“A family living in one room or doubling up and living in another family’s basement, living room or garage don’t count as homeless, according to HUD’s definition,” Carrasco said. “These families need to be taken into account by the city because right now, there’s little federal funding or resources dedicated to them.”
Carrasco added that households with more than one family face a higher risk of contracting and spreading COVID-19.
The pandemic has also made it harder for unhoused families to access necessities. According to Berkler, there has been a substantial increase in the number of families coming to the Women’s Daytime Drop-In Center for groceries and diapers.
“Many parents have lost their jobs or work less hours to take care of their children, so they have less income to spend on essential items,” Berkler said. “The center has been doing its best to support unhoused families with this and other issues they face.”
Within the last year, the center has distributed approximately 8,500 meals, 1,500 diapers and 7,000 hygiene products including soaps, shampoos, masks and hand sanitizer to unhoused families and individuals — increasing food distribution by 78% and hygiene product distribution by 301% — according to Berkler.
The center also offers emergency grants for families who need help obtaining or retaining housing and case management and referral services, Berkler added.
“It is unlikely that the pandemic will go away in the next six months, so we hope we can continue to support our unhoused families and individuals even as the county opens up,” Berkler said.
Expanding outreach and continuing to provide homeless services during the pandemic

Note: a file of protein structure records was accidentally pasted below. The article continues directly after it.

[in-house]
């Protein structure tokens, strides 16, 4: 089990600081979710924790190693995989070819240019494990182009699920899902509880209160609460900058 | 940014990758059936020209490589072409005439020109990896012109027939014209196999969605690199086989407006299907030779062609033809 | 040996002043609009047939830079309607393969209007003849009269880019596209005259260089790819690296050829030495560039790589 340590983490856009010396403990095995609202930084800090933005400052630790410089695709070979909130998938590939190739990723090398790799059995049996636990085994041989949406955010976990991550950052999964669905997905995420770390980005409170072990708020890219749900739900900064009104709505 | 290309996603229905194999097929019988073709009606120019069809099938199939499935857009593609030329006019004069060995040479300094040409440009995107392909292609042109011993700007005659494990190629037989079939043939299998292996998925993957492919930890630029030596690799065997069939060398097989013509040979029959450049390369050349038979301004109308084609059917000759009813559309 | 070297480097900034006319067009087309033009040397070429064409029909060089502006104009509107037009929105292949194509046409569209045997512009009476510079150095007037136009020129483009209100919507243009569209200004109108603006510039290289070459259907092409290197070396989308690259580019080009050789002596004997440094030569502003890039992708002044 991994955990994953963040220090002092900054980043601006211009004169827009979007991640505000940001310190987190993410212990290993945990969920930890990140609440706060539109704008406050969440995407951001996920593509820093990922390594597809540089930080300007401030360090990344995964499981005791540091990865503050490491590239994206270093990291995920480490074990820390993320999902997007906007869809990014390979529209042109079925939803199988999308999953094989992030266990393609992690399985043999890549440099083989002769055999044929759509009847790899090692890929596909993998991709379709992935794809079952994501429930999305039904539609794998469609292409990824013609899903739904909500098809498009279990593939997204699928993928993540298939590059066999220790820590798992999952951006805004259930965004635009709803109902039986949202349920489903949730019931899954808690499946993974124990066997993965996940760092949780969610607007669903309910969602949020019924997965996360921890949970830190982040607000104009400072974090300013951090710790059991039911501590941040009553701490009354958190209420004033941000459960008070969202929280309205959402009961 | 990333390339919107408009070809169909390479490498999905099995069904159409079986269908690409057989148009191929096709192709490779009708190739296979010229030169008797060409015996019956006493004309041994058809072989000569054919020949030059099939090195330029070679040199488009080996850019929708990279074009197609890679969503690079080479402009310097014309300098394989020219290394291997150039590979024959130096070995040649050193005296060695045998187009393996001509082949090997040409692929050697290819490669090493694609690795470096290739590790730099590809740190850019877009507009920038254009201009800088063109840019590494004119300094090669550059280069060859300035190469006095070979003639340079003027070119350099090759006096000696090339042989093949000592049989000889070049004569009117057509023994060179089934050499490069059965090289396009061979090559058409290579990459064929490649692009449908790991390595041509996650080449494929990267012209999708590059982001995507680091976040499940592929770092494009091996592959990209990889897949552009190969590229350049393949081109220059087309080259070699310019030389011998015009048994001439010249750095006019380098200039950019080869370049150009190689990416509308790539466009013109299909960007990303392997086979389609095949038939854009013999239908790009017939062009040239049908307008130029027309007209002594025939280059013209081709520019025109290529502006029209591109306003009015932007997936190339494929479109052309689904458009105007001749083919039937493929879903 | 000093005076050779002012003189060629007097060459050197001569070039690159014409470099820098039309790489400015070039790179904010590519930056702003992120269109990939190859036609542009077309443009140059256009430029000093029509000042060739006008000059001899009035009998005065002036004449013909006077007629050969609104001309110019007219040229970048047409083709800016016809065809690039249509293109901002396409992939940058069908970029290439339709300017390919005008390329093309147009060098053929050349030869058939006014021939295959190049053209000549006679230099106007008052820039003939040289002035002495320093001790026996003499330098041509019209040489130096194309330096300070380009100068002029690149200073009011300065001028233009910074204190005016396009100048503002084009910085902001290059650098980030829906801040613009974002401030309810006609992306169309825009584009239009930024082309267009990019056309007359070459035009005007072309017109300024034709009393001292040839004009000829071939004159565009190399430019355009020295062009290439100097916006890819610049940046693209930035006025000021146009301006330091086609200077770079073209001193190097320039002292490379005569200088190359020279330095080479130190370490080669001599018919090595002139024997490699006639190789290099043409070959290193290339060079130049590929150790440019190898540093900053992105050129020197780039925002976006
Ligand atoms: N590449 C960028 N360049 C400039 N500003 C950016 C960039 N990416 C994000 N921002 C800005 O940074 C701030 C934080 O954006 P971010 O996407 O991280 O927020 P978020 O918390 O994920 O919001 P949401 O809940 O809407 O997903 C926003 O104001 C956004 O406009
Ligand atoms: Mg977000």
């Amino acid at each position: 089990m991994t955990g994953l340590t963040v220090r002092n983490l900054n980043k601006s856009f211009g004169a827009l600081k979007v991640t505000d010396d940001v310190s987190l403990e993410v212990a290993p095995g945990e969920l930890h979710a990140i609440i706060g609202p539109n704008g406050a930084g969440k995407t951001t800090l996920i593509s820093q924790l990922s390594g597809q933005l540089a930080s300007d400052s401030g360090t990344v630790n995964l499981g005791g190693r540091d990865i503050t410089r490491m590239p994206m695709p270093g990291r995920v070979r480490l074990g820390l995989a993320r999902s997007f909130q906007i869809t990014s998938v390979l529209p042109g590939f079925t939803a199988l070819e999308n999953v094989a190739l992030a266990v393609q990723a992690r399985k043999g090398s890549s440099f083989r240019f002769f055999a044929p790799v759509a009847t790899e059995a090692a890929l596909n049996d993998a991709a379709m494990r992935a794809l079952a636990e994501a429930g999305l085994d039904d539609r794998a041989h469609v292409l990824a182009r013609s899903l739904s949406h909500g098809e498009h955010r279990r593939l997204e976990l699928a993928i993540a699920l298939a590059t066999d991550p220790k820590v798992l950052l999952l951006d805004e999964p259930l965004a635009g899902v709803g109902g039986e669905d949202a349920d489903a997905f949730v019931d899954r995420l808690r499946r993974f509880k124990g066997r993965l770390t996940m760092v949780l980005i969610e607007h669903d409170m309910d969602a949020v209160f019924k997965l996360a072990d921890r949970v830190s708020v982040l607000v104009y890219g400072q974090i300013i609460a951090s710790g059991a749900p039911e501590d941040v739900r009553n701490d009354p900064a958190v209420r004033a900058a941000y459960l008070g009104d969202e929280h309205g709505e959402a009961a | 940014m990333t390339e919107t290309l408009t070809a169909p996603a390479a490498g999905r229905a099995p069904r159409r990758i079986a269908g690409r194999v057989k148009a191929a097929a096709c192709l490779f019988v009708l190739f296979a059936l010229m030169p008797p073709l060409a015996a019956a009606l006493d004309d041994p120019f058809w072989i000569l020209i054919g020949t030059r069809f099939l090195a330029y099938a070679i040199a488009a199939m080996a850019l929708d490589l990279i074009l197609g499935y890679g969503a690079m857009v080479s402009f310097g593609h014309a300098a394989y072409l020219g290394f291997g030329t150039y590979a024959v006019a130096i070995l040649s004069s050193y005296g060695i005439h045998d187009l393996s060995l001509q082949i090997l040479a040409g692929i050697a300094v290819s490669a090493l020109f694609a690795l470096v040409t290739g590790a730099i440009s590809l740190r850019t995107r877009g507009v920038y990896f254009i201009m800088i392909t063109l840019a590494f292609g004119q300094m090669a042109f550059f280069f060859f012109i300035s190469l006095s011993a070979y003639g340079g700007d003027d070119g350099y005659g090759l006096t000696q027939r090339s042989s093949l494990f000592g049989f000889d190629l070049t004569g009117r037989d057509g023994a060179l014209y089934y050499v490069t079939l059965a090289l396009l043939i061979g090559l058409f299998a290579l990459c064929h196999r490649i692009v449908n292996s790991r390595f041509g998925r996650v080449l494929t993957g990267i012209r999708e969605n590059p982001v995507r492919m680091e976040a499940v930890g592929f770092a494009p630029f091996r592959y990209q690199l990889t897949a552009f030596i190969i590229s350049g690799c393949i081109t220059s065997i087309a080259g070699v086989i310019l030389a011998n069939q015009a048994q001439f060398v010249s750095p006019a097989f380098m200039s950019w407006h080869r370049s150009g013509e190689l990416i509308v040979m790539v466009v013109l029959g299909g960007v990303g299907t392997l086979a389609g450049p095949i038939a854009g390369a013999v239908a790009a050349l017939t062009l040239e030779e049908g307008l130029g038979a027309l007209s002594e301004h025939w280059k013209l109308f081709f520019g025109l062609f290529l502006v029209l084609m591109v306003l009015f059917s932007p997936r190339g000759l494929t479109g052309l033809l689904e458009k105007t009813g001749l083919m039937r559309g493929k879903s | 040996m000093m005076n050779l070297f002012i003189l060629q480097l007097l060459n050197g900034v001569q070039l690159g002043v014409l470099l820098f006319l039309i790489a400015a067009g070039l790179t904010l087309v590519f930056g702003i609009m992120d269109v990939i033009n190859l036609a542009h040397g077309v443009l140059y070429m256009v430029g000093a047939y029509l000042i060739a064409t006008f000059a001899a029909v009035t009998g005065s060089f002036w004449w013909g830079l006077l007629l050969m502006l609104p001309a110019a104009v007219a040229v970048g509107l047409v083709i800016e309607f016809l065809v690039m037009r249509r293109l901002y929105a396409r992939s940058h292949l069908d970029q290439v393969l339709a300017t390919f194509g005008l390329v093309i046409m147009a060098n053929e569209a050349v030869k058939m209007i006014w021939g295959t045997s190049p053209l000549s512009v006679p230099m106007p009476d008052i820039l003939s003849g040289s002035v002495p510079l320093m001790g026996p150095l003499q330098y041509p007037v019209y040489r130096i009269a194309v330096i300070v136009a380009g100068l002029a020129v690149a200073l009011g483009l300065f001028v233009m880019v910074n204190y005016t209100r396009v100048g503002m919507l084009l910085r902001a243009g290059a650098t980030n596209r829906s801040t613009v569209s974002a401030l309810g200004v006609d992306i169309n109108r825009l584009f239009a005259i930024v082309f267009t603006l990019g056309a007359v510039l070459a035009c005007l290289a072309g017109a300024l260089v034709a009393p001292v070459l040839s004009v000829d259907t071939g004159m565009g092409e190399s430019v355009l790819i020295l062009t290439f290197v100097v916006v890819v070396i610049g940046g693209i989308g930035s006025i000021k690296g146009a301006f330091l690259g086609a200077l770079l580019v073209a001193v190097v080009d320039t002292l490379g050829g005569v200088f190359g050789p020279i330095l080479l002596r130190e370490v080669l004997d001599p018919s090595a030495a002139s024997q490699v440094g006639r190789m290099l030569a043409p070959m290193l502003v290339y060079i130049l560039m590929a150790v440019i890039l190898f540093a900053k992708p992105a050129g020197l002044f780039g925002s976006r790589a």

In addition to the Women’s Daytime Drop-In Center, other social service organizations in Berkeley have reopened during the pandemic to offer their resources to the unhoused population.
The Berkeley Drop-In Center, for example, is a multipurpose community center for unhoused and mental health clients that reopened last June, according to John Holloway, a drug counselor and resource specialist at the center.
“We are gradually returning to normal to support the unhoused,” Holloway said. “It’s even harder for them during the pandemic, which is why it’s important for us to be accessible to them.”
At the center, Holloway said, individuals can continue to access housing advocacy and referrals, payee representative services and drop-in services such as lockers, mail services and refreshments. The center also implemented a computer access service by appointment, which allows individuals to search for jobs and fill out supplemental security income applications.
Holloway added that the center’s current outreach to local parks and encampments is “crucial,” noting that resources such as food, hygiene kits and informational flyers about the center are distributed to these areas.
“There are a ton of resources and places like our center where the unhoused can get the help they need, especially during COVID,” Holloway said, “But most of them don’t know about what’s available to them, which is a lot of what our outreach is about.”
Resource distribution is also a focus of the Suitcase Clinic, a student volunteer organization that offers free health and social services to underserved populations in Berkeley, according to Suitcase Clinic Executive Director Brandy Hoang.
Working with the Berkeley Outreach Coalition, some members of the clinic continue to distribute resources to the unhoused population around Telegraph Avenue, People’s Park and Downtown Berkeley twice a week.
While the clinic is currently not operating in person, Hoang added that the center and the Berkeley Outreach Coalition provide tents, food, solar chargers and medical and hygiene supplies to approximately 10 homeless encampments twice a month.
Despite new challenges and pandemic-related issues remaining, Prado said outreach and support from organizations have significantly helped in mitigating these issues.
“The most important thing right now is camaraderie,” Prado said. “And from the beginning, so many community organizations have shown that to the unhoused.”